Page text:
Born in McLean, Virginia, raised in the fertile folkie scene in Washington, D.C., Johns’ career has been a never-ending process of sopping up native sounds–folk music, if you will–and chewin’ ’em up and spittin’ ’em out as brand new Dixie-fried originals. Sears Silvertone and Fender Telecaster are the guitars of choice. The musical mood swings wildly from muddy Delta river bottom blues, coon-ass swamp rock two-steps, moving tributes to Sergio Leone, and over amped shout ‘n shimmy breakdowns–all washed in a California surf reverb frenzy. The voice takes the pinball approach, likewise. Am I hearing Frogman Henry or Iggy Pop? I think I’m hearing plain old Evan, who like his idol, the late Ernest Tubb, “Sure does always sound like hisself”, as Mr. Johns puts it.
The world has plenty of “roots-rockers” who developed their styles by listening to old and rare recordings. Few are those who did their fieldwork directly with the source. As a kid, Evan hung out with Mance Lipscomb, Mississippi John Hurt, the Rev. Gary Davis, and a host of other then-living legends at the annual National Folklife Festival in D.C.
Evan before he could vote, had hitched coast-to-coast eleven times, hopped several freight trains bound for nowhere, and started making a name for himself as a musician, learning many of the basics of the trade from local DC hero Danny Gatton. By the late seventies, he was a key player in Washington’s live music scene, dueling with fellow maniac Billy Hancock and plotting Parisian conquests with Tex Rubinowitz. In 1980, he put together the H-Bombs and released Giddy Up Girl an independent 10″ EP. But after putting in ten years of schooling in D.C., he finally opted for a change in scenery. (Giddy Up Girl – https://store.cdbaby.com/cd/evanjohnsandthehbombs2 )
His ticket on the outta town was a phone call from Austin’s Leroi Brothers early in 1984. They’d just finished an album for CBS and needed a guitarist to help them tour behind the record. Noting Evan’s kinship with their trashabilly sound, he put the H-Bombs on hold and went on the road with the Lerois, crisscrossing North America and Europe for a year and a half.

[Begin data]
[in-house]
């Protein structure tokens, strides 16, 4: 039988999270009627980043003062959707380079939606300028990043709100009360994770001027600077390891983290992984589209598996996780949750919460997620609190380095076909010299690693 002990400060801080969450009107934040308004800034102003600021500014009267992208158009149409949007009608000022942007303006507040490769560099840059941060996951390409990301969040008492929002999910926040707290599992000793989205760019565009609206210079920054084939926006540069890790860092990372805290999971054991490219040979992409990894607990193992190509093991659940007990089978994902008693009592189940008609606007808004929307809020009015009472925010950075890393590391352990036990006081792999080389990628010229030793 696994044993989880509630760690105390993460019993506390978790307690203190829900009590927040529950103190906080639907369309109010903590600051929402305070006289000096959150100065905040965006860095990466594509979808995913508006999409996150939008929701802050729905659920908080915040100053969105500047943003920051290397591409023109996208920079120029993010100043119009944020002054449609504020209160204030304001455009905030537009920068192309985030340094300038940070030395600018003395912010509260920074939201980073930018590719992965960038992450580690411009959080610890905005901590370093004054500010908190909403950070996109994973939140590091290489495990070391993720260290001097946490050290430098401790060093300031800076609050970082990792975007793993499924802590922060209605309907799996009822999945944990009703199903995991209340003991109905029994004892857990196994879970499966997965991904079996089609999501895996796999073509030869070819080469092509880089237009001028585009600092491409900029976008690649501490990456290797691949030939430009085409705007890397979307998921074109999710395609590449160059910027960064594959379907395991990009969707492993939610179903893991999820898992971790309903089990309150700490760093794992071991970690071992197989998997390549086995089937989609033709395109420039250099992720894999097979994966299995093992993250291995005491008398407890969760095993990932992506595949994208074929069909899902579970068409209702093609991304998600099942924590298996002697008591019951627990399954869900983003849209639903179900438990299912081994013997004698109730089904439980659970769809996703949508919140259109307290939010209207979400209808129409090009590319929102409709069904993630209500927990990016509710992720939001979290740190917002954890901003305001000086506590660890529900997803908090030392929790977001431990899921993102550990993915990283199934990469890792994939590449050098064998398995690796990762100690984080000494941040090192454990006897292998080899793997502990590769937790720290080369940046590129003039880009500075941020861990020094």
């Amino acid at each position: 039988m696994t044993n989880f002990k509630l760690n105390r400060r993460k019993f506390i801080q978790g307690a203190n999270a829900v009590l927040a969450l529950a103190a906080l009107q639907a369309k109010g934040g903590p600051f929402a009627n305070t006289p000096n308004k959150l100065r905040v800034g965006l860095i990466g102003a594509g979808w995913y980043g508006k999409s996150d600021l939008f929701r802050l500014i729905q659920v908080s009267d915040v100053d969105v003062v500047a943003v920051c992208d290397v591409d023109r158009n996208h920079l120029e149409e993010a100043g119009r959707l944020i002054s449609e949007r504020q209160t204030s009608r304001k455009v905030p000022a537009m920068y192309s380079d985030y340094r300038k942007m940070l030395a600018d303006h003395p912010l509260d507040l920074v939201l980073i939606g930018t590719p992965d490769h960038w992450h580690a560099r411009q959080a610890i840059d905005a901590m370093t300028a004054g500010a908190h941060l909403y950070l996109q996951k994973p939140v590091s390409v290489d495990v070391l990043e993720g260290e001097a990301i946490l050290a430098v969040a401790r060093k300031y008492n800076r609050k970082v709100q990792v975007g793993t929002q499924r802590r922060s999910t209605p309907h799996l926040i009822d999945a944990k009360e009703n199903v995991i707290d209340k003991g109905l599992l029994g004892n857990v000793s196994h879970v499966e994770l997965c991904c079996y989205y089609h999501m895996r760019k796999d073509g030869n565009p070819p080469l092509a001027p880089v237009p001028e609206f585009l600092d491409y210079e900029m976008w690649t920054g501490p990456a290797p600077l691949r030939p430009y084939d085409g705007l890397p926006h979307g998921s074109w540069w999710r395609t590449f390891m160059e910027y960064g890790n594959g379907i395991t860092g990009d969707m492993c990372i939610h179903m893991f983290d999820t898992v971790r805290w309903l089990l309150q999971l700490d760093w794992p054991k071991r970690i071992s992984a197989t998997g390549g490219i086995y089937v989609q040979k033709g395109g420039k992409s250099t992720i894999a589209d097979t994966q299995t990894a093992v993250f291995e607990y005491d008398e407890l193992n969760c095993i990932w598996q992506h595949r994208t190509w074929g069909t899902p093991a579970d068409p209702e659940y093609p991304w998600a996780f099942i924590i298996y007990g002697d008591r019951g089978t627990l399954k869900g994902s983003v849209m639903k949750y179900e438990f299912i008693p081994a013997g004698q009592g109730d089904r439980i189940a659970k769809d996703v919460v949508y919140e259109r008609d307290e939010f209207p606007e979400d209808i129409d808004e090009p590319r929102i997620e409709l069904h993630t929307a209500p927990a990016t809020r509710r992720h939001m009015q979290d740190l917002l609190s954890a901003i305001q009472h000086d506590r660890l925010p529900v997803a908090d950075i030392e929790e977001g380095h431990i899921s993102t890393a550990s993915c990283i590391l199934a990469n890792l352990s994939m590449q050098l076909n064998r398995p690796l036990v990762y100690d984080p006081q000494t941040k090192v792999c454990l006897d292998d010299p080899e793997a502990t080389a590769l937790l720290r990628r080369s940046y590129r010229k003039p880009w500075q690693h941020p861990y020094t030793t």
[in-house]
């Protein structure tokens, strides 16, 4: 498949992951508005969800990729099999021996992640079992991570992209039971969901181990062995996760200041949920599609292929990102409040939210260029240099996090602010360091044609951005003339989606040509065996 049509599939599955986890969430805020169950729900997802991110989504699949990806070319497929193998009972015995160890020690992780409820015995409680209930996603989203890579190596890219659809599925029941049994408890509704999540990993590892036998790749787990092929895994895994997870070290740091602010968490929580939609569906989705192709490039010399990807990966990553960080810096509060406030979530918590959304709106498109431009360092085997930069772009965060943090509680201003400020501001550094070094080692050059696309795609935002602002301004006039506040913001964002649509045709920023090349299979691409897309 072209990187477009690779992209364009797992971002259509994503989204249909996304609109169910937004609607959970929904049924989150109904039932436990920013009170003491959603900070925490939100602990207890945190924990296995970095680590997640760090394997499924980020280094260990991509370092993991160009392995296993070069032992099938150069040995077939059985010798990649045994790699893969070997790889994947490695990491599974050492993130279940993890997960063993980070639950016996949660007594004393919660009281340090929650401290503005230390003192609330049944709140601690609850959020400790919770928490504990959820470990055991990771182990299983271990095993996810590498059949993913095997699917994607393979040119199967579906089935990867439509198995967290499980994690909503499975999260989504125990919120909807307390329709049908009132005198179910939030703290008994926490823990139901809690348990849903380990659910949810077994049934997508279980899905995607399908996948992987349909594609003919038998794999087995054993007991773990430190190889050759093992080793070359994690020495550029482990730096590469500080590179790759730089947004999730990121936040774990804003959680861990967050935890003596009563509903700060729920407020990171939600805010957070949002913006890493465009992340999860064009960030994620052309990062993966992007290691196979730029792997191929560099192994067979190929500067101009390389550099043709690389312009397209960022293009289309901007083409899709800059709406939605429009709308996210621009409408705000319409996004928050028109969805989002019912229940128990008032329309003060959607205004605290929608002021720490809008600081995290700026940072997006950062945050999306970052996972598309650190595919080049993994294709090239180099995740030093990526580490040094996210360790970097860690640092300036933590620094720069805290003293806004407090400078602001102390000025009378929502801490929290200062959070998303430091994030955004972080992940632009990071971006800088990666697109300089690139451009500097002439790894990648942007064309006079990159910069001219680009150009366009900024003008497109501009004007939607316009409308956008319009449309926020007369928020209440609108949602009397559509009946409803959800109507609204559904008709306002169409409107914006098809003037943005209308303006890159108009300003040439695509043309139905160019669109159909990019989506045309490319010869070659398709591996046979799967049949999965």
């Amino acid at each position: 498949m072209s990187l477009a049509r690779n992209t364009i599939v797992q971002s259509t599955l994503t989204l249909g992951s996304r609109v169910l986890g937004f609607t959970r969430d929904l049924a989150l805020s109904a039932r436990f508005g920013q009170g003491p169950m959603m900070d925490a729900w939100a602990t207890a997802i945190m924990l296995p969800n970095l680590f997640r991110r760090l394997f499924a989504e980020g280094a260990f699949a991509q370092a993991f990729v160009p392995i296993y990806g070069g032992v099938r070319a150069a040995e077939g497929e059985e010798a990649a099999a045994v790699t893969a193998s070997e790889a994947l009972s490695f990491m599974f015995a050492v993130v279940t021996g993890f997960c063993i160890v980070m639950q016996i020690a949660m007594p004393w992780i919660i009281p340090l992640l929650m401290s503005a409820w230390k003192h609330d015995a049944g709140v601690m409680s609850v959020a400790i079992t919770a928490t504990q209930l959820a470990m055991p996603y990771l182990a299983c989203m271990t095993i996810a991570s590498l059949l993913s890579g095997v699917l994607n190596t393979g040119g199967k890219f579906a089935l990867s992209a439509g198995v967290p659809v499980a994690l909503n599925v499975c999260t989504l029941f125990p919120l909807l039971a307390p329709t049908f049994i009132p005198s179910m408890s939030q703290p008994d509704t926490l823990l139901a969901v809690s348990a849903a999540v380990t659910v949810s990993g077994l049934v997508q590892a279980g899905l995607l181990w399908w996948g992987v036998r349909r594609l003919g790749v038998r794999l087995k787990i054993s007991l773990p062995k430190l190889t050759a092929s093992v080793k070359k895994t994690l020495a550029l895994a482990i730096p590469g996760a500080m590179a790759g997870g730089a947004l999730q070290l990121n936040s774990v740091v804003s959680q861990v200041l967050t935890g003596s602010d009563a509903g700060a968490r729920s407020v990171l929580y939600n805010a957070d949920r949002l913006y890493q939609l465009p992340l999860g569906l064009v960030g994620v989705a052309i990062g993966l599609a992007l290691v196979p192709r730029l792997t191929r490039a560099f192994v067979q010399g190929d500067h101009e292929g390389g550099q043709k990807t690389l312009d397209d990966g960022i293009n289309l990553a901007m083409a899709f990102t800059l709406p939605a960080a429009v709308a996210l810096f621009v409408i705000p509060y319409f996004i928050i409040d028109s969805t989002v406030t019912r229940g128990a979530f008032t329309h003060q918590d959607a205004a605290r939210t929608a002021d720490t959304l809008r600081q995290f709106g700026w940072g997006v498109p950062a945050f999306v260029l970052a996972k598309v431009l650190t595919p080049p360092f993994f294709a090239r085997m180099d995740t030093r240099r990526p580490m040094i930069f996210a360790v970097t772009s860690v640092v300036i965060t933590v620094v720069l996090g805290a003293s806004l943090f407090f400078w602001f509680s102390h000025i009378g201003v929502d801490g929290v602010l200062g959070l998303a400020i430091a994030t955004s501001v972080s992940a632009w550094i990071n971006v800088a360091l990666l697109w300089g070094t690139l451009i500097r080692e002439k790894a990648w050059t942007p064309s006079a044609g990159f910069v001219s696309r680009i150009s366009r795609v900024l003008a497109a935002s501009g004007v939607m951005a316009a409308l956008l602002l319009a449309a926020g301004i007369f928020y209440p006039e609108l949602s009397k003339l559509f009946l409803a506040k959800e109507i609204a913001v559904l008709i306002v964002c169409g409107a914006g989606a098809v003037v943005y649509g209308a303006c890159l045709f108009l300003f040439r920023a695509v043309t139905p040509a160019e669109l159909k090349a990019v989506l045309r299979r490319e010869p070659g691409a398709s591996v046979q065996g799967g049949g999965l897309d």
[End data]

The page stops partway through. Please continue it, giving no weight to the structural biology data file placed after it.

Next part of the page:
Between gigs, he settled down in Austin, a traditional haven for guitars slingers and crazed bands. Even with the increased competition, Evan’s overkill attack and loopy personality singled him out as a Man About Town. Early in 1985 he was asked to join an elite all-star recording session with three other noted guitar stylists–Don Leady, Frankie Camaro, and Denny Freeman–for a one-off LP titled Trash, Twang and Thunder: Big Guitars from Texas for Jungle Records. The project unexpectedly thrust Johns into the national limelight when an instrumental song from the album, “Guitar Army”, was nominated for a Grammy Award in 1986. ( https://store.cdbaby.com/cd/bigguitarsfromtexas)
The Big Guitars project only renewed Evan’s determination to front his own show again, so in late 1985, he resigned from the Leroi Brothers and convinced the H-Bombs to join him in Austin. It was an easy decision for bassist Ivan Brown, the Hot Springs, Ark., native and childhood friend of twenty plus years and an H-Bomb for five. Mark Korpi, the dueling guitarist from Manassas and a vet was ready to reenlist. Drummer Jim Starboard, raised in Newport News, VA was equally familiar with what he was getting into since he’d done time with Evan’s DC cohort Tex Rubinowitz.
The Wildman guitarist and band made his album debut, Evan Johns & the H-Bombs, on the award winning Jungle Records in 1986. That release showcased Johns in his own element–picking, singing, and writing the songs. His distinctive, unreconstructed Southern black cat moan and extensive roadhouse schooling had established him as a force to be reckoned with in international music circles. The album further enhanced that reputation and revealed his heretofore unheard of abilities on Vox organ as he ventured into Tex-Mex and other Southwestern regional styles. (The Jungle Record – https://store.cdbaby.com/cd/evanjohnsandthehbombs) (Please Mr Santa Claus – https://store.cdbaby.com/cd/evanjohns)
The migration from one extreme of the South to the other made perfect musical sense for a rock ‘n roll realist. The band finally found the perfect spot for merging live gigs with the chance to make records on a regular basis. “It’s a lot more competitive here,” Evan said. “This town’s got 600,000 (1980s) people and a whole lot of musicians whereas Washington has two and a half million and a lot less pickers.” The environment had rubbed off on the H-Bombs as evidenced by the Tex-Mex roller rink Vox organ riffs he plays on several tunes. The band stayed sharp working clubs around town. They were the house band of sorts at the legendary Black Cat Lounge (circa mid ‘80s) where you play for tips, and they backed Eugene Chadbourne, the bizarre founder of the group Shockabilly, on a solo album.
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